Sing&Grow AUSTRALIA Recognised as Evidence-Based

Sing&Grow AUSTRALIA has been assessed by Child Family Community Australia (CFCA) information exchange as meeting the criteria for evidence-based programs that can be considered for implementation by Communities for Children Facilitating Partners. You can find some information here.

This follows on from the inclusion of Sing&Grow on the Nest What Works for Kids website, which has now been launched.

All programs on this website have been assessed by The Australian Research Alliance for Children and Youth as providing proven evidence of outcomes that enhance the health and well-being of children and youth. The What Works for Kids website, funded by the Australian Government Department of Social Services, cascades down from the outcomes and priority directions outlined in The Nest action agenda and provides practitioners, policymakers and researchers with easy access to evidence-based programs, practices and tools that support action to improve outcomes for children and youth.

DSS Funding

Sing&Grow AUSTRALIA is very pleased to announce that they were successful in the recent Federal Department of Social Services tender process, becoming one of only five national programs to receive funding for the next five years, receiving a total of $4.5 million.  This will contribute to ensuring that Sing&Grow music therapy services will be provided to vulnerable families with young children in every Australian state and territory.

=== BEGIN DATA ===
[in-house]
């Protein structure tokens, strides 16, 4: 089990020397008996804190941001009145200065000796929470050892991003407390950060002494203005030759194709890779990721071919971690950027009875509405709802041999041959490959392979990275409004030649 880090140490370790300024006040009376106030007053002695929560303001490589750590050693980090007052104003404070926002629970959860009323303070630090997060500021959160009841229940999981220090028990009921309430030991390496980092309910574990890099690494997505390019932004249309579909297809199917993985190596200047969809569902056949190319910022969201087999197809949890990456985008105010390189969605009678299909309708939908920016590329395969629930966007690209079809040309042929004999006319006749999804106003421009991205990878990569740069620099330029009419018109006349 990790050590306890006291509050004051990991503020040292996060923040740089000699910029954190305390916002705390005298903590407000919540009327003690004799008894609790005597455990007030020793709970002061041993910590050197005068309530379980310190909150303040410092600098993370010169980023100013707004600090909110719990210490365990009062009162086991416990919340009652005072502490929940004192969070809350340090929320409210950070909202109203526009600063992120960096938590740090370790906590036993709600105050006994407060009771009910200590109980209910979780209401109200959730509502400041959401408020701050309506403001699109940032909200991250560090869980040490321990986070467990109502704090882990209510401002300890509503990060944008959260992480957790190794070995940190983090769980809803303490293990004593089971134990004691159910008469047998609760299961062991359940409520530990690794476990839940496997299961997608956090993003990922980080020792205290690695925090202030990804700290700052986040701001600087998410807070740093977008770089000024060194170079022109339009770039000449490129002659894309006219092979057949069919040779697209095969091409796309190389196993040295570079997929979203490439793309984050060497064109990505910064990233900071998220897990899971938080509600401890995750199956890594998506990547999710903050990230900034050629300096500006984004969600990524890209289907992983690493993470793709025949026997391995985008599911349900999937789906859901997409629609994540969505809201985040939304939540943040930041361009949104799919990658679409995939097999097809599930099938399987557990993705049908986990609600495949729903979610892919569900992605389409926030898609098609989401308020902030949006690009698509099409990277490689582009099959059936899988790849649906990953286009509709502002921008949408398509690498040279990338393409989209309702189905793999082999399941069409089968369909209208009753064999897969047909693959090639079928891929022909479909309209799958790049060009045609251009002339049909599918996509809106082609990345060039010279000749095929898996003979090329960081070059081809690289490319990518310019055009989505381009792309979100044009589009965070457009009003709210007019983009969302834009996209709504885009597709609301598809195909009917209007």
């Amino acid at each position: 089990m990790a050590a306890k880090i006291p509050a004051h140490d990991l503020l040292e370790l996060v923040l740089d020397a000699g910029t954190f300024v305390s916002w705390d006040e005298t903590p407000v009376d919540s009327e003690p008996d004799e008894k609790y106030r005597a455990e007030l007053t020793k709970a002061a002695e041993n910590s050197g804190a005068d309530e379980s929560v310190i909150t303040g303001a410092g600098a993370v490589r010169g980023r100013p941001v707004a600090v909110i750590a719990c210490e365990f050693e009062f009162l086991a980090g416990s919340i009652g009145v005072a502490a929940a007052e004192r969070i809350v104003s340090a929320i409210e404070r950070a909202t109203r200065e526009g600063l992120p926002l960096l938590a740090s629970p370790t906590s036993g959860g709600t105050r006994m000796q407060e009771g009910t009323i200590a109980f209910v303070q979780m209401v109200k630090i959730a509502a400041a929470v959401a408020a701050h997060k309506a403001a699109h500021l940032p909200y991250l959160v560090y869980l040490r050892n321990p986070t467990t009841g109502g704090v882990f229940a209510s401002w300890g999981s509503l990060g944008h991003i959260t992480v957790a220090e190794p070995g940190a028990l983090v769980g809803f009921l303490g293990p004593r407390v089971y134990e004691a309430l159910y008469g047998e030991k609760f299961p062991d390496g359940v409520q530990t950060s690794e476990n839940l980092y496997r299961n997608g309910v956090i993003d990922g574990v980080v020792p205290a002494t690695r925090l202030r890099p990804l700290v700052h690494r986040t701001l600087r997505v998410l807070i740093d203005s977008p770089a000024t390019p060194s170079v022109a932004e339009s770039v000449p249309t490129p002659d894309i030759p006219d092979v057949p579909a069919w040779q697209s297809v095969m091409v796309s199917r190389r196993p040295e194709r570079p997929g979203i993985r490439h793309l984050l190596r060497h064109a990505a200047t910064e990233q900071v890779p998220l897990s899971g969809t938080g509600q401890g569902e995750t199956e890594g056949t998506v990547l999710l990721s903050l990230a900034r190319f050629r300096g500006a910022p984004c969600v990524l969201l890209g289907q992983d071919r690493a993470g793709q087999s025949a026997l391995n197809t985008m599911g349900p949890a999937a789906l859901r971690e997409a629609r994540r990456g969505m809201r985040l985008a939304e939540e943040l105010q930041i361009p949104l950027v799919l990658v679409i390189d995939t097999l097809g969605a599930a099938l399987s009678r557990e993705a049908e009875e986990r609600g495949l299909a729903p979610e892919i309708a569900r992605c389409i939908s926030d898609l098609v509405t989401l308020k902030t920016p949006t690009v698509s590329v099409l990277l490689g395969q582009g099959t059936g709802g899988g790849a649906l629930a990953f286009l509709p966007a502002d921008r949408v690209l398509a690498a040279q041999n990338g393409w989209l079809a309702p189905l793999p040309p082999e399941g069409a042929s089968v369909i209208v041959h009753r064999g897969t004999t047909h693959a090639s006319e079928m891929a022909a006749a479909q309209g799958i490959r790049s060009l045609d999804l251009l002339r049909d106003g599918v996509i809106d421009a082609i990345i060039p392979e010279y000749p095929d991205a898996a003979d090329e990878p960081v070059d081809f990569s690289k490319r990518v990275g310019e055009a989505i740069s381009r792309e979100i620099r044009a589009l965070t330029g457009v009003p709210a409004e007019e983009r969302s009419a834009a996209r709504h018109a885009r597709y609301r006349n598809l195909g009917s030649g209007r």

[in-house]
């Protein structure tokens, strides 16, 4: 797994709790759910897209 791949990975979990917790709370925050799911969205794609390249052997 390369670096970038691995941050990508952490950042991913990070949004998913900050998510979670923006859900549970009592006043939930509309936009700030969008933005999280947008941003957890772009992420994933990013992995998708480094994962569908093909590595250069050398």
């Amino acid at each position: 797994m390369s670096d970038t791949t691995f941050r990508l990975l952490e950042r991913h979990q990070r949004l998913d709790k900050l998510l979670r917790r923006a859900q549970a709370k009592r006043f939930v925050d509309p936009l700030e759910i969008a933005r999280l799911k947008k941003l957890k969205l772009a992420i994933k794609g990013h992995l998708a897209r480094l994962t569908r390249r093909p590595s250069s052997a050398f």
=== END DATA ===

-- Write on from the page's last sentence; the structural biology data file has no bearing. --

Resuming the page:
The AGE (Melbourne) promotes Sing&Grow

With waiting lists for programs growing and continued funding limitations, Sing&Grow AUSTRALIA has launched a media campaign to appeal to funders and sponsors with a sense of social responsibility.  The following article appeared in THE AGE (Melbourne) and aims to raise awareness of why Sing&Grow not only exists but also remains in high demand.  For any enquiries regarding sponsorship and donation, please contact us.


Sing&Grow participates in Postnatal Depression Awareness Activities, NSW

Sing&Grow plays a part in Postnatal Depression Awareness week activities

For the second year running, a Sing&Grow session has been held as part of Postnatal Depression Awareness week activities at Karitane (a service that supports families experiencing perinatal mental health issues). Each year, families affiliated with Karitane are invited to participate in a Pram Walk, followed by other activities that promote the mental health of parents and help raise awareness about Postnatal Depression. This year, families braved the 40 degree heat to go for their pram walk, then participated in a fun, interactive, relaxing music session in air conditioned comfort. Afterwards, parents were invited to reflect and share about ways in which routines, such as a song or book before bedtime, can help with settling their children.

 Sing&Grow has a wonderful ongoing collaboration with Karitane, with programs being held at the Day Service, Jade House, since 2011. Over the past two years, Sing&Grow has run in Jade House every term, with many families experiencing the benefits of shared music participation.